Ohio is attempting to curb public funding for offshore outsourcing services. Combined with the recent H-1B visa fee increase, pro-business trade groups from Asia are upset.
In an executive
order put forth by Gov. Tim Strickland of Ohio in August, his state is no longer
allowed to outsource work offshore, despite some federal stimulus monies being
paid to a Texas company Parago in March for services on a federally funded
appliance rebate program.
"Ohio's policy has been-and must continue to
be-that public funds should not be spent on services provided offshore,"
said Strickland in a statement. "Ohioans have been among the hardest hit
by more than a decade of unfair trade agreements and the trickle-down economic
policies that promoted offshoring jobs at the expense of Ohioans who work for a
living. We must do everything within our power to prevent outsourcing jobs
because it undermines our economic development objectives, slows our recovery
and deprives Ohioans and other Americans of employment opportunities."
Association of Software and Service Companies (Nasscom), which represents all
of the major outsourcing companies, including Wipro, Satyam, Infosys and Tata
Consultancy, plans to fight this measure in trade talks with the United States
at the end of September. This latest move by Ohio follows recently passed U.S. legislation that ups the cost of H-1B visa applications for companies that employ more than 50
percent of its workforce with H-1B visa holders. That move was called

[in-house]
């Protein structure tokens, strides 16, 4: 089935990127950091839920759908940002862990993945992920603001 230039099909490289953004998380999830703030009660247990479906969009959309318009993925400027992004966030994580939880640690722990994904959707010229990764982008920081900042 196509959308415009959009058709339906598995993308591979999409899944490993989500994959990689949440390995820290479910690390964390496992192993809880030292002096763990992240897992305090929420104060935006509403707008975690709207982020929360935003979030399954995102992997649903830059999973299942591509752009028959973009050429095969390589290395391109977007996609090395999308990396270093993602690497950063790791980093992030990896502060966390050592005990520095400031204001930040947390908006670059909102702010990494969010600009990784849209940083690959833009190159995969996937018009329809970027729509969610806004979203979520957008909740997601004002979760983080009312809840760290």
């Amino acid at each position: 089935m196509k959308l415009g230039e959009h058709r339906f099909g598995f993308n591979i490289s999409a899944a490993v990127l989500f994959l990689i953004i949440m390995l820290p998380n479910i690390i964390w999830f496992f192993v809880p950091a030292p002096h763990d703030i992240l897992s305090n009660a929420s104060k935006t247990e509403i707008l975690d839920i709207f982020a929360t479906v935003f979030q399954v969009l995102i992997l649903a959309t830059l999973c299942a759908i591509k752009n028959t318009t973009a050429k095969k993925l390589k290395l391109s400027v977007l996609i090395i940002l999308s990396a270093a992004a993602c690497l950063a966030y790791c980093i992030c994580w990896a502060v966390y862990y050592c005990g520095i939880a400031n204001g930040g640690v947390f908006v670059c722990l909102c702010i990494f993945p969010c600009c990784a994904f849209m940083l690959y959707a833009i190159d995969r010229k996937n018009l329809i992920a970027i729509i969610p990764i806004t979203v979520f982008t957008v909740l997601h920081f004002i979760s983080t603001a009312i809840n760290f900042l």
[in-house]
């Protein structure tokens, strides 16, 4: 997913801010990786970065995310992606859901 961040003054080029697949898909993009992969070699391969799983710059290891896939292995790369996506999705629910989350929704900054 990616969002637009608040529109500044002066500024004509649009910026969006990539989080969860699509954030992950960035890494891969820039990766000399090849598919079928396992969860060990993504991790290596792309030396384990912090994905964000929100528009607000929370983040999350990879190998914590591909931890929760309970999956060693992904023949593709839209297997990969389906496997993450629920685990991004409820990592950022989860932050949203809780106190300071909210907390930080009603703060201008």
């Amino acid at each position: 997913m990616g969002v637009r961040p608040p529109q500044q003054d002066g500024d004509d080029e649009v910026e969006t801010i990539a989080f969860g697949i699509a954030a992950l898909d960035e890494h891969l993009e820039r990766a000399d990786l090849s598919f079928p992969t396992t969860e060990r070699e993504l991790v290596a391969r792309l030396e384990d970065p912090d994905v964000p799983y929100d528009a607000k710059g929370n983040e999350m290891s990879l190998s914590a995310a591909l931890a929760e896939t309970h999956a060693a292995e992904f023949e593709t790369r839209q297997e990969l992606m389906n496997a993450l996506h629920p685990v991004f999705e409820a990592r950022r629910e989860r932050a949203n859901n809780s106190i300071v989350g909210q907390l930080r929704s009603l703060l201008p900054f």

protectionist and discriminatory by Nasscom as it "unfairly" targets
Asian outsourcers that are major global competitors with American-based
outsourcing companies including IBM, Accenture and others.
on outsourcing can only be viewed as counterproductive to the U.S. government
thrust on reducing public deficit and possibly lead to an increased tax burden
on its citizens," wrote Nasscom in an official statement against Ohio's
ban of offshore outsourcing services. Nasscom counts over 1,200 member
companies from India and other multinationals.
the midterm and the Ohio governor's forthcoming elections in November as causing
these politically charged moves. Ohio has been one of the hardest hit states
by the recession, with a very slow recovery on jobs.
my administration, procurement procedures have been in place that restrict the
purchase of offshore services," said Gov. Strickland. "Despite these
requirements, federal stimulus funds were recently used to purchase services
from a domestic company which ultimately provided some of those services
offshore. This incident was unacceptable and has caused me to redouble my
commitment to ensure that public funds are not expended for offshore
public sector represents a small fraction in the overall demand for offshored
services, it does represent a future focus area," wrote Nasscom in the
same statement. "Globally governments are beginning to see the benefits
that can be reaped out of employing Information Technology in public services. India too is opening up not only in IT, but
other areas, representing a growth market for global and domestic companies."